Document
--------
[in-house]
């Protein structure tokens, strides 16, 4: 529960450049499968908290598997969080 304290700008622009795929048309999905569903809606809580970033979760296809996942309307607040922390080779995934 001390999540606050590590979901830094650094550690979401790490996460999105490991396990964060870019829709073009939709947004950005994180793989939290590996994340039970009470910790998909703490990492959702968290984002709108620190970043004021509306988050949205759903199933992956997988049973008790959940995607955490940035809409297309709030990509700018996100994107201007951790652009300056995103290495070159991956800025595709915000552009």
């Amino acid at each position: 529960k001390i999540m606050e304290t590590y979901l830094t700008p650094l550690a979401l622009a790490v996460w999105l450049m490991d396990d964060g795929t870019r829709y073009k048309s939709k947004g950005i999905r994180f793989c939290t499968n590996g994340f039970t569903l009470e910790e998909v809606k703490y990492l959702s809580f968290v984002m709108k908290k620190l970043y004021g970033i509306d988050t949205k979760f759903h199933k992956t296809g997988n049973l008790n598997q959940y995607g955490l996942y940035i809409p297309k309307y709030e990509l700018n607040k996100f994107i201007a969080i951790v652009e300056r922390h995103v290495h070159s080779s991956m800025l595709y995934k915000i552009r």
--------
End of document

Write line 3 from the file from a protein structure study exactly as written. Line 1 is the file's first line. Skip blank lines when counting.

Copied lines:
């Amino acid at each position: 529960k001390i999540m606050e304290t590590y979901l830094t700008p650094l550690a979401l622009a790490v996460w999105l450049m490991d396990d964060g795929t870019r829709y073009k048309s939709k947004g950005i999905r994180f793989c939290t499968n590996g994340f039970t569903l009470e910790e998909v809606k703490y990492l959702s809580f968290v984002m709108k908290k620190l970043y004021g970033i509306d988050t949205k979760f759903h199933k992956t296809g997988n049973l008790n598997q959940y995607g955490l996942y940035i809409p297309k309307y709030e990509l700018n607040k996100f994107i201007a969080i951790v652009e300056r922390h995103v290495h070159s080779s991956m800025l595709y995934k915000i552009r």